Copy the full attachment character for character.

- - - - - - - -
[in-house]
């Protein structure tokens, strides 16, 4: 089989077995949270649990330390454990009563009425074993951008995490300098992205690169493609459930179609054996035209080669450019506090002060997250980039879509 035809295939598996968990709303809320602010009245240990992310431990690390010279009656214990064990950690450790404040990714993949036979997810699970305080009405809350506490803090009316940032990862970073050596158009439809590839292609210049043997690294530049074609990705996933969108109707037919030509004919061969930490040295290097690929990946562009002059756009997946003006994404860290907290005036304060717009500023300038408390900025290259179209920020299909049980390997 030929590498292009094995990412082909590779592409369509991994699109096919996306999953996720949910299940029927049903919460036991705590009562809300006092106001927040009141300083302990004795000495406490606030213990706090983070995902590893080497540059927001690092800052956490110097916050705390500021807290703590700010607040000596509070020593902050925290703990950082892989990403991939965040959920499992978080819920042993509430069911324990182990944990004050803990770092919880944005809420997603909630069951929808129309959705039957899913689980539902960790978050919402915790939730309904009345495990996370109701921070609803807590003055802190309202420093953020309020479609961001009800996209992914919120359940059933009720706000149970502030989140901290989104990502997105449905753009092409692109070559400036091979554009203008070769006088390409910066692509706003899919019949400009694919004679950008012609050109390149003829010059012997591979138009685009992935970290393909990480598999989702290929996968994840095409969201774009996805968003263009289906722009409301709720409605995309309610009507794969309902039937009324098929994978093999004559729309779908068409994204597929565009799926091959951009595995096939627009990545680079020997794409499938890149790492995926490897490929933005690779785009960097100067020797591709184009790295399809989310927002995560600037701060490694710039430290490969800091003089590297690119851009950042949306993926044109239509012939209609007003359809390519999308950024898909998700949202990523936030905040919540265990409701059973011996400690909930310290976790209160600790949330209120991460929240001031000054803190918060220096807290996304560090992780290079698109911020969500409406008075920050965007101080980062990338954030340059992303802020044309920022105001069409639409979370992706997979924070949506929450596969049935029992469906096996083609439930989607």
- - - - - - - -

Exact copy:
[in-house]
């Protein structure tokens, strides 16, 4: 089989077995949270649990330390454990009563009425074993951008995490300098992205690169493609459930179609054996035209080669450019506090002060997250980039879509 035809295939598996968990709303809320602010009245240990992310431990690390010279009656214990064990950690450790404040990714993949036979997810699970305080009405809350506490803090009316940032990862970073050596158009439809590839292609210049043997690294530049074609990705996933969108109707037919030509004919061969930490040295290097690929990946562009002059756009997946003006994404860290907290005036304060717009500023300038408390900025290259179209920020299909049980390997 030929590498292009094995990412082909590779592409369509991994699109096919996306999953996720949910299940029927049903919460036991705590009562809300006092106001927040009141300083302990004795000495406490606030213990706090983070995902590893080497540059927001690092800052956490110097916050705390500021807290703590700010607040000596509070020593902050925290703990950082892989990403991939965040959920499992978080819920042993509430069911324990182990944990004050803990770092919880944005809420997603909630069951929808129309959705039957899913689980539902960790978050919402915790939730309904009345495990996370109701921070609803807590003055802190309202420093953020309020479609961001009800996209992914919120359940059933009720706000149970502030989140901290989104990502997105449905753009092409692109070559400036091979554009203008070769006088390409910066692509706003899919019949400009694919004679950008012609050109390149003829010059012997591979138009685009992935970290393909990480598999989702290929996968994840095409969201774009996805968003263009289906722009409301709720409605995309309610009507794969309902039937009324098929994978093999004559729309779908068409994204597929565009799926091959951009595995096939627009990545680079020997794409499938890149790492995926490897490929933005690779785009960097100067020797591709184009790295399809989310927002995560600037701060490694710039430290490969800091003089590297690119851009950042949306993926044109239509012939209609007003359809390519999308950024898909998700949202990523936030905040919540265990409701059973011996400690909930310290976790209160600790949330209120991460929240001031000054803190918060220096807290996304560090992780290079698109911020969500409406008075920050965007101080980062990338954030340059992303802020044309920022105001069409639409979370992706997979924070949506929450596969049935029992469906096996083609439930989607």